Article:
The energy that has been created upon the news of Osama bin Laden’s assassination is vibrating at such a high level here in my corner of the universe – the United States of America. It gives us students of consciousness an opportunity to ride the waves and expand our understanding of “how life works here now and in the hereafter.” Jump to the end to watch a video about the conflict of war and peace I filmed in 2006 on this topic at the “Punchbowl” Cemetery of the Pacific in Honolulu, Hawaii.
First let me my state my belief to give you a frame of reference:
I believe we are all expressions of God, of the universal intelligence that populates all Universes seen and unseen. That of course includes, you, me, Barack Obama, and Osama Bin Laden. I do not believe in absolute good and evil; I do believe these are concepts that “we” of universal consciousness created to make life here as humans more exciting. I believe that when we all die, we return to the source of all things tangible and intangible. I believe we choose what sorts of roles we want to play when we incarnate and that life here on Earth is very similar to the dramas we see at the movie theatre. At the end of all the entertainment, the curtain rises and we are all safe.
This belief allows me to see Bin Laden as a fellow traveler from the Divine source and also be able to feel a sense of joy at the mastery of gamesmanship in his capture that was demonstrated by the U.S. forces, not least of whom includes the “cool cat” aka Commander in Chief, President Obama! I do not experience a conflict of consciousness though I personally prefer peace over conflict and truth over deception. I am sharing in the joy that surrounds me just as I shared in the profound sadness of 9/11. To experience emotions is one of the “rich media” highlights of being alive in this great movie drama called Humanity.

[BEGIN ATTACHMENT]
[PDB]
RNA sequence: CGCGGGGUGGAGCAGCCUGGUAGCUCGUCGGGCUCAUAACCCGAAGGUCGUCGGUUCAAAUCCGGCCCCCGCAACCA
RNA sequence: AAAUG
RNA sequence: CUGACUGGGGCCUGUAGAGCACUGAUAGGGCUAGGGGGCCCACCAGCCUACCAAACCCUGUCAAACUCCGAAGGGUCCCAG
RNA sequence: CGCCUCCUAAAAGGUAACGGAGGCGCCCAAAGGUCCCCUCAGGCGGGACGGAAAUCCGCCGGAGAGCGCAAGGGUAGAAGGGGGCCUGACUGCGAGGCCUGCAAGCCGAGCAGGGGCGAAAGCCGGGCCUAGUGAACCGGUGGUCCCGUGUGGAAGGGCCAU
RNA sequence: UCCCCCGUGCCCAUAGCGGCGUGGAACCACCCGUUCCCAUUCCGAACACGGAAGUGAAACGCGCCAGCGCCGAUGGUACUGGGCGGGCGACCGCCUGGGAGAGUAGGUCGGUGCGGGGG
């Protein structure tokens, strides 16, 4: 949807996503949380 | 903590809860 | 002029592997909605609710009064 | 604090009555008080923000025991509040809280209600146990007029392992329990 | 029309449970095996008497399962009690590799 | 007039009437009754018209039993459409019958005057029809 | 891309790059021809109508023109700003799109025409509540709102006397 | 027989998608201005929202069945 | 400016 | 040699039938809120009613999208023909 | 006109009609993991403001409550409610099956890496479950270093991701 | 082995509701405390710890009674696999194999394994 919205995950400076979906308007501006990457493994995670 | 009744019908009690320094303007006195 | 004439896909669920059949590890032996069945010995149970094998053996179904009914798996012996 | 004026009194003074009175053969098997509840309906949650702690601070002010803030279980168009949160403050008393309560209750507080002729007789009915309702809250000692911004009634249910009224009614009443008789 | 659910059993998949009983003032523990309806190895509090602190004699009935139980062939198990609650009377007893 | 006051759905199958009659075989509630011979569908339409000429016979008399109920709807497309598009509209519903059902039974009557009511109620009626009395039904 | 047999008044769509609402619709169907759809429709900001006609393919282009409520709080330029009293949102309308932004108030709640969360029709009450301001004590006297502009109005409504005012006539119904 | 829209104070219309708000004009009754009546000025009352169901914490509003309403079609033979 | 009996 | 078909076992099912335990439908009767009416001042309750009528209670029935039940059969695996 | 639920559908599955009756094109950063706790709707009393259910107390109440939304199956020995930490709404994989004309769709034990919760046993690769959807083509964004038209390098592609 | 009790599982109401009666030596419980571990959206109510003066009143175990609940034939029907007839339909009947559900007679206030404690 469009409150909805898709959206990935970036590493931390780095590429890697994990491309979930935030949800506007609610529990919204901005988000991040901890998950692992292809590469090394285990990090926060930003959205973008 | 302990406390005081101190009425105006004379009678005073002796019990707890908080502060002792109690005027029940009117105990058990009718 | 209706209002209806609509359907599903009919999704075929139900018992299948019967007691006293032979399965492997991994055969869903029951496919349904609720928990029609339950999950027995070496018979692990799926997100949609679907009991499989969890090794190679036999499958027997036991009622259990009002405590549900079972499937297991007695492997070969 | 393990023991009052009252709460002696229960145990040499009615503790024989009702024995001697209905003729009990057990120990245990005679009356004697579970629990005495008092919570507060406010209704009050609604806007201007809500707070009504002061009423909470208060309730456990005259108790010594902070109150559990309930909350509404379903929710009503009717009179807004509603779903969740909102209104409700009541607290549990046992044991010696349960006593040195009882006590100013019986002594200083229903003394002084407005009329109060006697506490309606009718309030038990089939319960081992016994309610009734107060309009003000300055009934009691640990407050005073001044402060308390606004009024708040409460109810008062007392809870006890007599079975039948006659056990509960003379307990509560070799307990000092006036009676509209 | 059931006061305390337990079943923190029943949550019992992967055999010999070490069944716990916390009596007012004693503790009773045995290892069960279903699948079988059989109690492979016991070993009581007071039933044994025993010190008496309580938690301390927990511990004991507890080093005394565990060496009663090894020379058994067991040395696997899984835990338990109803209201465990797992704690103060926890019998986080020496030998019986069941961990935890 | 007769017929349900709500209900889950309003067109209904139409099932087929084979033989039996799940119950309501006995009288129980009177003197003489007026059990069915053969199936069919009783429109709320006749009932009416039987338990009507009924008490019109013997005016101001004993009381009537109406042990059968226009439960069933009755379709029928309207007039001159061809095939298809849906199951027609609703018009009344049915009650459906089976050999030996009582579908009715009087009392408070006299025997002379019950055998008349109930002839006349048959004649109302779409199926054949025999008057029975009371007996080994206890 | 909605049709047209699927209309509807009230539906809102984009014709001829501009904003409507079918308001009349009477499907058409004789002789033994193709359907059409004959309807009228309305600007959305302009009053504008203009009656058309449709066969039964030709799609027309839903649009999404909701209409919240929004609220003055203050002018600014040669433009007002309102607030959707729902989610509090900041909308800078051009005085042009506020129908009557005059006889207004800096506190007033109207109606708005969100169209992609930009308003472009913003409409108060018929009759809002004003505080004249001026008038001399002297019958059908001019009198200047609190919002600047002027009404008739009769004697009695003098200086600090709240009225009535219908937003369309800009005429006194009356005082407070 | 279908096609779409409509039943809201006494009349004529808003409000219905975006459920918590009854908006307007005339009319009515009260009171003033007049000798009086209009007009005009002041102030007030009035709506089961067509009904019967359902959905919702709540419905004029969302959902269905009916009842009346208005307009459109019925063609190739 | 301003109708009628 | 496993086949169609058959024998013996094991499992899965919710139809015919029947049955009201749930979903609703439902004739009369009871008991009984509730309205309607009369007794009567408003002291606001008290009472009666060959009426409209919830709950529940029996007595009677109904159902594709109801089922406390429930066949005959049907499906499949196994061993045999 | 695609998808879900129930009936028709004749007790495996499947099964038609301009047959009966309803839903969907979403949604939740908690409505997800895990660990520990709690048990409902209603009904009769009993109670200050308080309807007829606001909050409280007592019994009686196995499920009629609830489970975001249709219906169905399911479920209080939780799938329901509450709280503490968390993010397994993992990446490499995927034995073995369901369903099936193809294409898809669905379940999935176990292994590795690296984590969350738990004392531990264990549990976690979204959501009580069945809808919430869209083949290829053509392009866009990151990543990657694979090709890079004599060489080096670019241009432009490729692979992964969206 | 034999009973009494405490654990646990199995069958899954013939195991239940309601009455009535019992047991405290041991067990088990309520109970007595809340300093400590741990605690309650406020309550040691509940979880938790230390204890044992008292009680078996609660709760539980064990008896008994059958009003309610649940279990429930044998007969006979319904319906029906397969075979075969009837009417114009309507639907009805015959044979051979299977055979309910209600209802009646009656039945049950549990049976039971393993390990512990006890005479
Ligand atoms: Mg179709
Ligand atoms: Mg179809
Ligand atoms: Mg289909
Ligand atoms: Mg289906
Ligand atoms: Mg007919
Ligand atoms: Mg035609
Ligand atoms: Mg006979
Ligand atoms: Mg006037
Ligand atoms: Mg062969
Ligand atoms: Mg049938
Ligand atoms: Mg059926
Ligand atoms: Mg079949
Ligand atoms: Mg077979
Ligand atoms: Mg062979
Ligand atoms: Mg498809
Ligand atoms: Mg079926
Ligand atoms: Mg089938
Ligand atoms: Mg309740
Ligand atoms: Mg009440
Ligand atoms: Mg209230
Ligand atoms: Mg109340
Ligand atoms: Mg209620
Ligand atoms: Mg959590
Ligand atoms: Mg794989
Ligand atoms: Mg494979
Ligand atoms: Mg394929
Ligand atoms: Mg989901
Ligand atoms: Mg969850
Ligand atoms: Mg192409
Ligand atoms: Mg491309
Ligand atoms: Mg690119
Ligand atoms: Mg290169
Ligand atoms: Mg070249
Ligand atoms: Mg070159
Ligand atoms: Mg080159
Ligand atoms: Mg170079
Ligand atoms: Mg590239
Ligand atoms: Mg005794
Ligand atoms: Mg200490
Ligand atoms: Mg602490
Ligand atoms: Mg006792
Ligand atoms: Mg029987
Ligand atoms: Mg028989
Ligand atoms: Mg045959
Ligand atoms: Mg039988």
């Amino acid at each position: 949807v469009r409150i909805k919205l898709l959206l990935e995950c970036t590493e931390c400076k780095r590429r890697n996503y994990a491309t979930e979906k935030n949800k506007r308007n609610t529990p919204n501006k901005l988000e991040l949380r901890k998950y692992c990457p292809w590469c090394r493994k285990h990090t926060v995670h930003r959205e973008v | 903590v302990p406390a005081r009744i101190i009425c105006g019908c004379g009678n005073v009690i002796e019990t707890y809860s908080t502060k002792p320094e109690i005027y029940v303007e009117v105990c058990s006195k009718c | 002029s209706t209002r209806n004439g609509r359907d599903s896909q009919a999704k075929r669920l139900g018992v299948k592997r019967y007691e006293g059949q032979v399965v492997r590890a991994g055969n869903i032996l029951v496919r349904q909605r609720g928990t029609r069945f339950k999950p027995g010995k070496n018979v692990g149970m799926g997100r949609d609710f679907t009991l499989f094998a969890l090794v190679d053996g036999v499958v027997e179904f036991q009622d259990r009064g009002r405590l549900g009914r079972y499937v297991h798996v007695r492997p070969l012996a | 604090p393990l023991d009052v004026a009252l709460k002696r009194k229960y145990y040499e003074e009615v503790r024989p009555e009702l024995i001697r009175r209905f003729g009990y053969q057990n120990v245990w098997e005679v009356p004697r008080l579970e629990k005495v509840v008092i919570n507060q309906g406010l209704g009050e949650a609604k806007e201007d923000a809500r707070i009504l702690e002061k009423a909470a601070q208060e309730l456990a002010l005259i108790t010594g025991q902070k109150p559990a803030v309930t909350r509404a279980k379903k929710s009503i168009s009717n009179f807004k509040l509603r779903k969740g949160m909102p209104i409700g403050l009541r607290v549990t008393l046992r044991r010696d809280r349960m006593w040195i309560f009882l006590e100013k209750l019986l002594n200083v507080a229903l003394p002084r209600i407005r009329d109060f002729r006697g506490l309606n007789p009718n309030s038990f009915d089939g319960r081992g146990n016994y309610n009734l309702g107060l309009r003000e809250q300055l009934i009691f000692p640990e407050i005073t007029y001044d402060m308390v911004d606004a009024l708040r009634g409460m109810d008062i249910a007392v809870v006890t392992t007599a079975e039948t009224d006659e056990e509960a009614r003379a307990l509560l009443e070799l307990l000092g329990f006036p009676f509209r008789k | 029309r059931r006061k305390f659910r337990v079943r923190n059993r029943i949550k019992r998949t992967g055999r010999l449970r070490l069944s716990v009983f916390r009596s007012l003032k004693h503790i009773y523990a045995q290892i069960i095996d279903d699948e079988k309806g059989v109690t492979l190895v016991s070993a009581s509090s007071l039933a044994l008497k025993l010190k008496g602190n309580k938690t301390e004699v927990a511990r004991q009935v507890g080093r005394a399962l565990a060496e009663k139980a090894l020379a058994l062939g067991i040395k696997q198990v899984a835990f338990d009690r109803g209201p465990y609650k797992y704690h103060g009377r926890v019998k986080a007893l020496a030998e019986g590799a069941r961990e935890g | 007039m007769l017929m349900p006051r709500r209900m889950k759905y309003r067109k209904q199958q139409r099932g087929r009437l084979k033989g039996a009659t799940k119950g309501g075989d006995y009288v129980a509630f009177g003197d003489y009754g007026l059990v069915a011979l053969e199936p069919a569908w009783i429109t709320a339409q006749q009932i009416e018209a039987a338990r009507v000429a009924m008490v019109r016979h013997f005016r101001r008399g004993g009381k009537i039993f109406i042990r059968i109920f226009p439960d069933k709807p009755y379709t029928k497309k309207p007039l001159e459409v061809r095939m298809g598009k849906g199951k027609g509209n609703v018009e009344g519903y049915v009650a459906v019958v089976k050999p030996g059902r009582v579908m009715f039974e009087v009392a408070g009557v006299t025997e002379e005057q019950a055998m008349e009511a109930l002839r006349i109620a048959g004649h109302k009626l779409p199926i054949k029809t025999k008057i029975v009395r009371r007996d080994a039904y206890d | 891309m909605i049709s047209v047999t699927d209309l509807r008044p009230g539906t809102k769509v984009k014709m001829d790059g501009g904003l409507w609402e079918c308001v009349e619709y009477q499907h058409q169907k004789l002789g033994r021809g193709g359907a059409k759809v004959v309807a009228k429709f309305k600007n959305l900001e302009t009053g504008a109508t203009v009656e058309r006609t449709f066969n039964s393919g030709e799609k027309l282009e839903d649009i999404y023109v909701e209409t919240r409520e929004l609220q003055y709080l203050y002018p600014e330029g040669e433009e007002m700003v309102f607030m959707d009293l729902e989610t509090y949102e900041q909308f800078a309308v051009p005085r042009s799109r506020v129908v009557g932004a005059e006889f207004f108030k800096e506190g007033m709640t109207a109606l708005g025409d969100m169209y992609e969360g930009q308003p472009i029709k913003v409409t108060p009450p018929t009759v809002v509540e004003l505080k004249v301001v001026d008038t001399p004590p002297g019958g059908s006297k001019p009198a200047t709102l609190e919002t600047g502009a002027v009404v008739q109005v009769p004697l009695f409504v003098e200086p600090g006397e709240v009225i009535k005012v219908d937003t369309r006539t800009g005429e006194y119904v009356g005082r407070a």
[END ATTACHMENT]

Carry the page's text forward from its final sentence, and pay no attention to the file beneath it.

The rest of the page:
I understand the sadness, grief, and anger the “other side” feels at the loss of their super hero, as indeed Bin Laden was a super hero! Though I suspect it pales in comparison to what the people of New York City experienced on 9/11/2001. The point of consciousness is not to run from or repress our feelings, but to embrace them and breathe with them, then frame them from that larger world view that this is all a game. We are all ultimately safe. Death is a departure from the here and now but also a reunion with the omniscient presence from whence we came.
All of which further strengthens my understanding that this — life here now amongst us humans — is really just a game. We are living in the most spectacular playground where we each, as soul entities, are free to do and say whatever we please. Yes, there are limits and there are consequences; these are the limits we clearly understood as we chose to incarnate. These limits actually enhance the game, add to the drama, and give force to the unbridled joy we experience at the moment of any “victory.”
So if you consider yourself a peacenik, a person of nonviolence, I hope to comfort you in the preferences you have chosen and which you are free to defend and promote in this lifetime. (Who knows, perhaps next time some of us will be curious to see what it is like to be a “bad guy or a bad girl”?) But your peace-loving values do not preclude you from having moments of joy as one team (our team?) scores a stunning goal.
If anything, we could speculate that those of us who prefer peace have inserted our energy into this struggle between Bin Laden and the USA, which has now resulted not in World War III, but in a classic surgical strike that caused minimal loss of life and destruction! Even if you don’t buy “we are all a piece of God” you can still be happy for the extraordinarily minor fallout from Bin Laden’s capture.
I leave you with this Beach Walks with Rox episode that was originally filmed for Memorial Day in 2006. I’d love to hear your comments on this as I am interested in knowing fellow students of consciousness who embrace the celestially large picture in times of great confusion or tumult.